The other crucial possession came late in the game. After Wisconsin went three-and-out deep in its own territory, the Badgers were forced to punt the ball back to Purdue, holding a 17-9 lead. Elijah Sindelar drove the Boilermakers down the field, reaching the Wisconsin 7-yard line before Jacobs made Sindelar pay for poor decision and throw, coming up with the interception.

“I thought he was throwing it away,” Orr said. “I saw Leon [Jacobs] and the receiver and first I thought, because [Jacob’s] got frying pans for hands, he was going to drop it. But he caught it.

“That was probably the biggest play of the day. Definitely sealed the game for us defensively.”

Wisconsin entered the game ranked No. 8 in the country in red zone defense, allowing teams to score on just 66.7 percent of the ventures inside the 20. The Badgers were even better on Saturday.

“It’s just attitude,” Orr said. “You have to tell yourself and tell your teammates, ‘They’re not going to get in the end zone no matter what. We’re going to fight, claw, scratch battle.’”

Coach Paul Chryst thought the defense was the biggest reason the Badgers were able to come out on top.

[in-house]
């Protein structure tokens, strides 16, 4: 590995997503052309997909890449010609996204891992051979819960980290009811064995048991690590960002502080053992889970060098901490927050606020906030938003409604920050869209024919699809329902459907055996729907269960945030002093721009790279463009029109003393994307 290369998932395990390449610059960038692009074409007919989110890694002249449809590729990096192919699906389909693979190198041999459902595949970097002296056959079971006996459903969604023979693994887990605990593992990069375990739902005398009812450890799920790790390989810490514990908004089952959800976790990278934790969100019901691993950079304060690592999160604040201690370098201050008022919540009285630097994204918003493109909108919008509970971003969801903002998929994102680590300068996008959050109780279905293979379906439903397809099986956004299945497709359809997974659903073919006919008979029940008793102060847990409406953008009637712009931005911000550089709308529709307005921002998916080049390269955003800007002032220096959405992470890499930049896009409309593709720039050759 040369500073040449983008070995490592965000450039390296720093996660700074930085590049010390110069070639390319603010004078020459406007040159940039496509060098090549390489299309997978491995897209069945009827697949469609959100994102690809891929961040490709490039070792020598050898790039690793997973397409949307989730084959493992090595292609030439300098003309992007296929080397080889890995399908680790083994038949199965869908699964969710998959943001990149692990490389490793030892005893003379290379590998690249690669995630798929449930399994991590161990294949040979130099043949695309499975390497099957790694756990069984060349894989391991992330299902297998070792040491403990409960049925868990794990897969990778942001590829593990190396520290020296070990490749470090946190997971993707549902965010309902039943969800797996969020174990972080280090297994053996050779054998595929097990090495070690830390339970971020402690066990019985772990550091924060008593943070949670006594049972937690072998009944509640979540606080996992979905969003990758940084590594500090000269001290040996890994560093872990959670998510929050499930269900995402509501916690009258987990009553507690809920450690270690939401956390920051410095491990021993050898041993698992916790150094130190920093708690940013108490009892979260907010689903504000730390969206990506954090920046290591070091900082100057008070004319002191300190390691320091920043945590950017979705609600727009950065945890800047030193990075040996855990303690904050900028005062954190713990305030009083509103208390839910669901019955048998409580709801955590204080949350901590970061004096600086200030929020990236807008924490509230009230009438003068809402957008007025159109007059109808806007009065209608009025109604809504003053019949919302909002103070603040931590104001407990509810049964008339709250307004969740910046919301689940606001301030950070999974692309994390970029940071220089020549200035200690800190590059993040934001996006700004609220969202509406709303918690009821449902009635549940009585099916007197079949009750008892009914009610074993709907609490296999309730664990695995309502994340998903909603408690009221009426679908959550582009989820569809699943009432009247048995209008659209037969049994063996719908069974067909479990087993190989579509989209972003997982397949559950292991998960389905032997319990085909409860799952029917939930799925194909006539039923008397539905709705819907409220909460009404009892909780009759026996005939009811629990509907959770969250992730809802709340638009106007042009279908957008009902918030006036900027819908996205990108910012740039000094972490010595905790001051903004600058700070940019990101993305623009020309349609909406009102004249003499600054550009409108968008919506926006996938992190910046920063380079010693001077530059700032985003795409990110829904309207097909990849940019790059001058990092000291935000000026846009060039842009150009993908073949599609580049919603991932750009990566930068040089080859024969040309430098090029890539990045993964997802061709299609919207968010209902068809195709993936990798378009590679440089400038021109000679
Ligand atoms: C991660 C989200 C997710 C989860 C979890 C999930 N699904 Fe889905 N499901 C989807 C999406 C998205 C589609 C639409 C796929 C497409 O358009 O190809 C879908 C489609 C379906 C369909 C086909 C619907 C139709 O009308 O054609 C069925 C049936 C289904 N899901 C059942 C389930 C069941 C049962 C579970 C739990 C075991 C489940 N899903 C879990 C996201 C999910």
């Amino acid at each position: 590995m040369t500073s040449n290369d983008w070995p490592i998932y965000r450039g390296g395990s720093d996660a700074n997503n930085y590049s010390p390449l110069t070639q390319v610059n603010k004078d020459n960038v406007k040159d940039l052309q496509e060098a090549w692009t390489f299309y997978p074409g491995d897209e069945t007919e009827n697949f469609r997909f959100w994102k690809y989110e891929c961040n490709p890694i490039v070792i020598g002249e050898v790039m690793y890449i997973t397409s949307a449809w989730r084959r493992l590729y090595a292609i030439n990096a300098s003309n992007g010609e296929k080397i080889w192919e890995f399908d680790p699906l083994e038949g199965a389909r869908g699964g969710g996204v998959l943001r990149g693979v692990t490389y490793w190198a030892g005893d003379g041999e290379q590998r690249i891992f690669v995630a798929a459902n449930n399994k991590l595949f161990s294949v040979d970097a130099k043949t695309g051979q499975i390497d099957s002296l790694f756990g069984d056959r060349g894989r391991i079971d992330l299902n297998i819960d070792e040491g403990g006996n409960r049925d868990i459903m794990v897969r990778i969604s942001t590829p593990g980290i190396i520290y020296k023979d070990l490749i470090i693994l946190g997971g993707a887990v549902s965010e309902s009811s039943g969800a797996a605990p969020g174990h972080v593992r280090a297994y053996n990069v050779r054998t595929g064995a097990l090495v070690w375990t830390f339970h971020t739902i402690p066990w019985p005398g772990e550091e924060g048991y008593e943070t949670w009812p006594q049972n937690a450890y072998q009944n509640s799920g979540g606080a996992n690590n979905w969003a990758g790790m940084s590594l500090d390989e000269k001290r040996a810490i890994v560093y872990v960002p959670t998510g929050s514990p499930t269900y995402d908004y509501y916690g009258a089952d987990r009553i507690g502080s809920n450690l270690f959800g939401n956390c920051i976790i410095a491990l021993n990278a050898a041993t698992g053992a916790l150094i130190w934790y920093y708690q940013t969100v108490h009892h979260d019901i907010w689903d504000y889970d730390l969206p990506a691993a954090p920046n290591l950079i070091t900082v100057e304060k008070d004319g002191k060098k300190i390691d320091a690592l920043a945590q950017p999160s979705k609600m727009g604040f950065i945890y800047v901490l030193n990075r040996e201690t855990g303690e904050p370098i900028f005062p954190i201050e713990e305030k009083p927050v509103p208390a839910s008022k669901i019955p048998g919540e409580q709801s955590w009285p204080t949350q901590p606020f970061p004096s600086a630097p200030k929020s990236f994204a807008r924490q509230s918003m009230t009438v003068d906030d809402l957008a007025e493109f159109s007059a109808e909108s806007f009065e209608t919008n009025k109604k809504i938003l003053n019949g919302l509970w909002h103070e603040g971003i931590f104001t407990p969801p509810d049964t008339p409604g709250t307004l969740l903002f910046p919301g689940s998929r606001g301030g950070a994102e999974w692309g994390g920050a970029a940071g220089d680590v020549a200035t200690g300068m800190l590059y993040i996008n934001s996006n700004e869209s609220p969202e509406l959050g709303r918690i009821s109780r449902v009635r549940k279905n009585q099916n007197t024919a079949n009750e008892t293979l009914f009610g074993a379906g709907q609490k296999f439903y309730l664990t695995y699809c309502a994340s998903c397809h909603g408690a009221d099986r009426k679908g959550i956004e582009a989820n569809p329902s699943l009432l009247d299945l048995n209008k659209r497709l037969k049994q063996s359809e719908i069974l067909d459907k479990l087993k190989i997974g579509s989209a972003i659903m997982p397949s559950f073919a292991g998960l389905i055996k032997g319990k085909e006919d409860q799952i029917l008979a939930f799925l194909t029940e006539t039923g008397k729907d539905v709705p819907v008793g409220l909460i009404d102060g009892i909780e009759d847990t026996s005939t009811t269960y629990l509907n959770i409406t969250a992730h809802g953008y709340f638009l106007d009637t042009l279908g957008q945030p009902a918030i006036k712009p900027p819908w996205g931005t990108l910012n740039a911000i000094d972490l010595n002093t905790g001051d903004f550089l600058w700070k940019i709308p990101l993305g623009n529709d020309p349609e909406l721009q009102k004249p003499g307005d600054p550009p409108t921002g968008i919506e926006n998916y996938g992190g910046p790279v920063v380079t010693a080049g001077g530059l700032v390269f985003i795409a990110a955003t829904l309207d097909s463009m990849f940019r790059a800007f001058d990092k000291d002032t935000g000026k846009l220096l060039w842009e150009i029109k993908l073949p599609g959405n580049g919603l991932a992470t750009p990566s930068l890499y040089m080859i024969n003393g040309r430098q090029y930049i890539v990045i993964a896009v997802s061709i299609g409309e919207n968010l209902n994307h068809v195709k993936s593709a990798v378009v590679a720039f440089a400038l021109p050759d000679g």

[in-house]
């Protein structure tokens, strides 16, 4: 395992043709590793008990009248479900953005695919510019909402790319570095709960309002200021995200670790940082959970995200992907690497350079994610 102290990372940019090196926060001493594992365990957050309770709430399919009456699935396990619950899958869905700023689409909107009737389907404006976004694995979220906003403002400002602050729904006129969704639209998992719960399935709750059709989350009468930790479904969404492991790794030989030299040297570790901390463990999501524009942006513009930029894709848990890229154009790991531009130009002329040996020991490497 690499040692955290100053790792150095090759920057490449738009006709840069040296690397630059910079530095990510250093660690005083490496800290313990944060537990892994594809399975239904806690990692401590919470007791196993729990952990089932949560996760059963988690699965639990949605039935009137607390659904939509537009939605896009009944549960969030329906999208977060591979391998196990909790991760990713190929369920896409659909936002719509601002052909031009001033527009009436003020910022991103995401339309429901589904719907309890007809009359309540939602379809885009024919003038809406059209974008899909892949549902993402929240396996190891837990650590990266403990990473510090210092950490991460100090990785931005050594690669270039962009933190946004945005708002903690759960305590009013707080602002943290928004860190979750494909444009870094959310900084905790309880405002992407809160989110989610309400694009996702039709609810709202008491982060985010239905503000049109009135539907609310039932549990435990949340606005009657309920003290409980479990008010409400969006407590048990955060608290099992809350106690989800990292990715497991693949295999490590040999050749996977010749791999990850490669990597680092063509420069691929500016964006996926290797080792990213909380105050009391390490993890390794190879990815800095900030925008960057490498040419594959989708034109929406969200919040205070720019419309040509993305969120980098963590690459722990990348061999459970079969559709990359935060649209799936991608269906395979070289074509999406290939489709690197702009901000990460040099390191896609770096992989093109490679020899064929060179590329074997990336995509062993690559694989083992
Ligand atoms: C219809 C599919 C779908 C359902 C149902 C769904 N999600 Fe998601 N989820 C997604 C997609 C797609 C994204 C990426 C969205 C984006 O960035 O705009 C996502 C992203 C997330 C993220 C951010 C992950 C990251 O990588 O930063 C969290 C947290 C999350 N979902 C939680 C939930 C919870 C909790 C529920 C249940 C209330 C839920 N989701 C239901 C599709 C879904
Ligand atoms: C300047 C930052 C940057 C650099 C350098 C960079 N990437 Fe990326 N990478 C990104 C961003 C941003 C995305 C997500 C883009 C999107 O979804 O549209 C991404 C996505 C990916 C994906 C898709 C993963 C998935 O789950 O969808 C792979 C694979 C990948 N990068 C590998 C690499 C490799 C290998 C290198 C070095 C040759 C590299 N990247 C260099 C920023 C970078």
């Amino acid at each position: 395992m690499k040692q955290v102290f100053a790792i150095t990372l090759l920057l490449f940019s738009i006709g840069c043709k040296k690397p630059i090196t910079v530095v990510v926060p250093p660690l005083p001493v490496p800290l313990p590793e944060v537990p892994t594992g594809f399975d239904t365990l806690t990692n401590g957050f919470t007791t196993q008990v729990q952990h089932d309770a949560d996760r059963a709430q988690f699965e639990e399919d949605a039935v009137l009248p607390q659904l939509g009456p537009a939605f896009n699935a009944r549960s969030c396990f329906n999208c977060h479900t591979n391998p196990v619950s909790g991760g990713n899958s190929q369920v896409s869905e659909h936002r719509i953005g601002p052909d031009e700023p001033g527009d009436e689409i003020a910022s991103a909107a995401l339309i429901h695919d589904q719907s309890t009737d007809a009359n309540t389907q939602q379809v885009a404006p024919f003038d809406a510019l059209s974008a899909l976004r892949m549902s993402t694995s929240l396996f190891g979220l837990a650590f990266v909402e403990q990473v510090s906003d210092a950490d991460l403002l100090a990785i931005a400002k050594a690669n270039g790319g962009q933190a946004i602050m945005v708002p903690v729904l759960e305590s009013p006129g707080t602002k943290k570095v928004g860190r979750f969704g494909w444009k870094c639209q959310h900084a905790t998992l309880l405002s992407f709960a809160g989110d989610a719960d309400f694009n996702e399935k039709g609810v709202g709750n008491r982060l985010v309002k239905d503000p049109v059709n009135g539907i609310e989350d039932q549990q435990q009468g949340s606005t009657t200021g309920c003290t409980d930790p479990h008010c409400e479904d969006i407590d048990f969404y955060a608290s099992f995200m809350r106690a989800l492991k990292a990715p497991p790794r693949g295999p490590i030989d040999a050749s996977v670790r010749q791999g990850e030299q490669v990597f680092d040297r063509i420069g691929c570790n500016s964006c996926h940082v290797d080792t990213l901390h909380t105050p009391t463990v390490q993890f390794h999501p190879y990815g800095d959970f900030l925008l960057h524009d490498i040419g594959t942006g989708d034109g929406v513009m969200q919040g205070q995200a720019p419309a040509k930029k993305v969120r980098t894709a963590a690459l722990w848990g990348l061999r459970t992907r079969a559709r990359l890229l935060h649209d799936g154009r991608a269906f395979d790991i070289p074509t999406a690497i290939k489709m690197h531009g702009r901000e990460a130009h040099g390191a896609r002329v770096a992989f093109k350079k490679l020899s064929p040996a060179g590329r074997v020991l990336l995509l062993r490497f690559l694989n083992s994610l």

“I thought our defense was sensational,” Chryst said.

Another impressive part of the second-half defensive effort was that it came without star linebacker T.J. Edwards. The junior was ejected from the game on a targeting call shortly before halftime. It was tough to lose a leader like Edwards, but the defense was able to rally around his absence.

“Obviously, it sucks losing a linebacker like T.J. [Edwards],” linebacker Garrett Dooley said following the game. “Great player, great leader, but the good news is we have other inside linebackers who have proven to make plays and step up in big spots.”

Before leaving the field, Edwards was able to have one last act of leadership for the day.

“[Edwards] just said, ‘Keep doing what you’re doing. I know you guys are going to keep balling out there and win this game,’” Dooley said.

Just like a great defense does, the Badgers overcame all the adversity that was thrown at them against Purdue. That’s something that cannot be overstated for this unbeaten squad.

Badgers doing their best to stay focused

For the first time since 2011 the Wisconsin Badgers are unbeaten through five games on the gridiron. Unlike that 2011 season, the 2017 version of the Badgers have an incredibly manageable schedule the rest of the season.